You’ve probably heard the terms ASA and service level. But what do they really mean?
KPIs, or Key Performance Indicators, are metrics used by contact centers to measure success and performance. There are many important KPIs, but these are arguably two of the most important.
So how do they work? We’ll explore the relationship between these two KPIs and find out how you can use them to improve your contact center!
What is Service Level?
Service level is a standard way contact centers measure performance and efficiency. It’s displayed as two numbers — the first indicating the percentage of calls answered, and the second indicating the target time period in seconds.
For example, a contact center with an 80/20 service level answers 80% of calls within 20 seconds.
What is ASA?
ASA, or Average Speed of Answer, is a KPI that refers to the average wait time callers spend on hold. This metric is usually displayed in seconds.
It’s no secret that long hold times result in frustrated customers, which lowers their overall experience. For this reason, ASA is a critical metric for call centers to manage.
How are they connected?
The above metrics offer a glimpse into the service efficiency of a call center, but neither show the full story on their own.
Service level is great for indicating how quickly your agents are addressing customer concerns. But an 80/20 service level doesn’t tell you much about the 20% of callers who are left on hold for extended periods. When combined with ASA, you can get a holistic view of your contact center operations.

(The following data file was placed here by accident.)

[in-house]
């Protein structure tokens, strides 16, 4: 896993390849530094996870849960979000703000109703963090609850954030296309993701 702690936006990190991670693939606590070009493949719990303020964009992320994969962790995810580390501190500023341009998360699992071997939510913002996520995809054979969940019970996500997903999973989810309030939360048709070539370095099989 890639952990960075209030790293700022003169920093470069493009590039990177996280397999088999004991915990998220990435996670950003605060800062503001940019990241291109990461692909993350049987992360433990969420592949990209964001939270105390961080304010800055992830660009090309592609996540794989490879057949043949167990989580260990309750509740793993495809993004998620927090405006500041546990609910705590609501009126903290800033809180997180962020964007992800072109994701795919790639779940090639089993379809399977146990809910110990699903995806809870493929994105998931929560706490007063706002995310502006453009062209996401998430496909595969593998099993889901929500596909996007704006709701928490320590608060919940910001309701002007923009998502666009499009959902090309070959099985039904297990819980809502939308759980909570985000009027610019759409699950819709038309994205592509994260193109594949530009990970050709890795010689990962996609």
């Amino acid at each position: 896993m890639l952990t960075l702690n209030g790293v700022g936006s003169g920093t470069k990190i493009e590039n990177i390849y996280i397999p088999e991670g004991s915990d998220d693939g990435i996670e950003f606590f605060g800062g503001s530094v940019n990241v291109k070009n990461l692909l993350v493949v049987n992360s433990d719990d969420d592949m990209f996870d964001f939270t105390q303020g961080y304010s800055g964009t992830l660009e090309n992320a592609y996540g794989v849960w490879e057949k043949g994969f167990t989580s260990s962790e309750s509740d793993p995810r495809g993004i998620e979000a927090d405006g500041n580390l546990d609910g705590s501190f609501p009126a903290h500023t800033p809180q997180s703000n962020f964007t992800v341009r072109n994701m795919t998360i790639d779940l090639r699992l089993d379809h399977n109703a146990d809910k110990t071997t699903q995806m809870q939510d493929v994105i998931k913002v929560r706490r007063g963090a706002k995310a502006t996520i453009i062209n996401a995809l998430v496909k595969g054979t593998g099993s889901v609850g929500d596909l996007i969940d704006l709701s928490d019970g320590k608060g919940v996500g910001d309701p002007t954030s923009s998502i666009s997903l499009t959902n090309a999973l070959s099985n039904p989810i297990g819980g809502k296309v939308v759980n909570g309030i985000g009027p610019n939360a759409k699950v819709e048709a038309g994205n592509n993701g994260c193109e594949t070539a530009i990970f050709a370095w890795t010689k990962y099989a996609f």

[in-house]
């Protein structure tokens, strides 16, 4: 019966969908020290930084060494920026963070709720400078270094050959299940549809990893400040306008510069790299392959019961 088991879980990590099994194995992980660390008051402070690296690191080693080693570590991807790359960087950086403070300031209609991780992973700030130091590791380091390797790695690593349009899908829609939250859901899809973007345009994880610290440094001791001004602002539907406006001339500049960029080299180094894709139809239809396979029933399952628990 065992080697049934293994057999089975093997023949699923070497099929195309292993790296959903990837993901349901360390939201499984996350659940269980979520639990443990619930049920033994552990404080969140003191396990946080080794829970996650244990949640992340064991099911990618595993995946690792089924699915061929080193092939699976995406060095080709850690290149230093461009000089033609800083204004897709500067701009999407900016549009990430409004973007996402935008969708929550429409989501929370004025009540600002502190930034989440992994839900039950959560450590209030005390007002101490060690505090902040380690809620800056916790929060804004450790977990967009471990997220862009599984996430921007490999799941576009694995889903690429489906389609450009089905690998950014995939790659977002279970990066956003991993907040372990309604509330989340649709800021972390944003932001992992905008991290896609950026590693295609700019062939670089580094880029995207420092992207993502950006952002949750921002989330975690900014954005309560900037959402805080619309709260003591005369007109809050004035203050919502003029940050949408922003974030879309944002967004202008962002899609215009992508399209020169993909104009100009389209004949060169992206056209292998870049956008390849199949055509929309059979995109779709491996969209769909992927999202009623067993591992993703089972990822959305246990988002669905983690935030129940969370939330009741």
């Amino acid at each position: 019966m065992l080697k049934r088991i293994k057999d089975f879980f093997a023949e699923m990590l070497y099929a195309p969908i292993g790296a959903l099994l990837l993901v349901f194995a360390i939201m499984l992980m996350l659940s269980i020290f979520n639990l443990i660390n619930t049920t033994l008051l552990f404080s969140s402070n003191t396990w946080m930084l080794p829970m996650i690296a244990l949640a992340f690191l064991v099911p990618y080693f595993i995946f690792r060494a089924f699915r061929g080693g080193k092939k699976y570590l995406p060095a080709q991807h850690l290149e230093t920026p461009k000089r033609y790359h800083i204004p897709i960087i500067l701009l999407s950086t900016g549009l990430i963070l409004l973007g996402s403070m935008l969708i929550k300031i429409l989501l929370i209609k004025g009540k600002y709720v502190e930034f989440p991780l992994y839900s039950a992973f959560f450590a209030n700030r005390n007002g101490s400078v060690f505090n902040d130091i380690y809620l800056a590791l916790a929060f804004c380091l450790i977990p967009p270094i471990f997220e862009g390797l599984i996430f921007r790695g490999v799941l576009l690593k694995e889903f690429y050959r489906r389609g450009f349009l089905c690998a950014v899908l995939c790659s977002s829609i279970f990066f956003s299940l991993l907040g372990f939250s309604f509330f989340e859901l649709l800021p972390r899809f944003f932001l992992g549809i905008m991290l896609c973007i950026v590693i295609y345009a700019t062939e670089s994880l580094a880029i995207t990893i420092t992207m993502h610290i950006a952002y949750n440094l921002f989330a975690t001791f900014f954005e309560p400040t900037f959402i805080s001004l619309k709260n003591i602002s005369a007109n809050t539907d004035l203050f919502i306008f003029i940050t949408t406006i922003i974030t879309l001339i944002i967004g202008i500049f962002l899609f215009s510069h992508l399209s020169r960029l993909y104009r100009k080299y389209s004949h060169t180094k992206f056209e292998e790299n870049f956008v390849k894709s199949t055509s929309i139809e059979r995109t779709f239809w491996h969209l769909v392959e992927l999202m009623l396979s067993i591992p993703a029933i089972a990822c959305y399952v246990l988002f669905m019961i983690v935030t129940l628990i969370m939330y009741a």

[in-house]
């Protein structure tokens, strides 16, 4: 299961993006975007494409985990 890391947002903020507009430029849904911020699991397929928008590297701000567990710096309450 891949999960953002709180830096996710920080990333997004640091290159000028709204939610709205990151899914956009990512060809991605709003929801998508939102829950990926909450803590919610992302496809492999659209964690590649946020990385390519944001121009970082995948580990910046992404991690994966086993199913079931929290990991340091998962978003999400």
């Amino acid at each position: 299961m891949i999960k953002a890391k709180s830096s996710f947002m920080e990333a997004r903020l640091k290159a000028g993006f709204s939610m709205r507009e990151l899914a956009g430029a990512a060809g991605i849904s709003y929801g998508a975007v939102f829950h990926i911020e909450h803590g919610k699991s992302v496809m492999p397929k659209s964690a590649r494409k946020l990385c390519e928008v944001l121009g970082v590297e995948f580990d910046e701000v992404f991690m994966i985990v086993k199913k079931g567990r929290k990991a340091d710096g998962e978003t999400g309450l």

For example, an 80/20 service level is a strong service level. But if your ASA is high — say, 15 seconds — it means there’s a big discrepancy in service quality for your remaining 20% of callers.
ASA and service level can also impact one another. A low service level will naturally reduce your ASA, so it’s important to understand how these metrics work together to achieve the best results.
Tips for boosting your service level and ASA.
Call volume forecasting.
Dive into your data history and analyze call volume trends. Are there certain times of the day, week, or month when you consistently see spikes in demand? Consider the time of year as well — depending on your industry, there will likely be seasonal periods when you’re busier than normal (summer and winter holidays, tax season, flu season, etc.).
Once you have the data to forecast demand for your call center, align your staffing efforts. There’s nothing worse than being short-staffed and blindsided by a sudden wave of calls, so be sure you have enough agents available during busy times.
Of course, it’s impossible to forecast customer demand and staff your team with 100% accuracy. Anything from a website issue to a public crisis can cause a flood of calls without so much as a warning. Call-back technology makes an excellent safety net by offering callers the option of a call-back so they don’t have to wait on hold. This helps mitigate customer frustration while protecting your KPIs, including ASA and service level.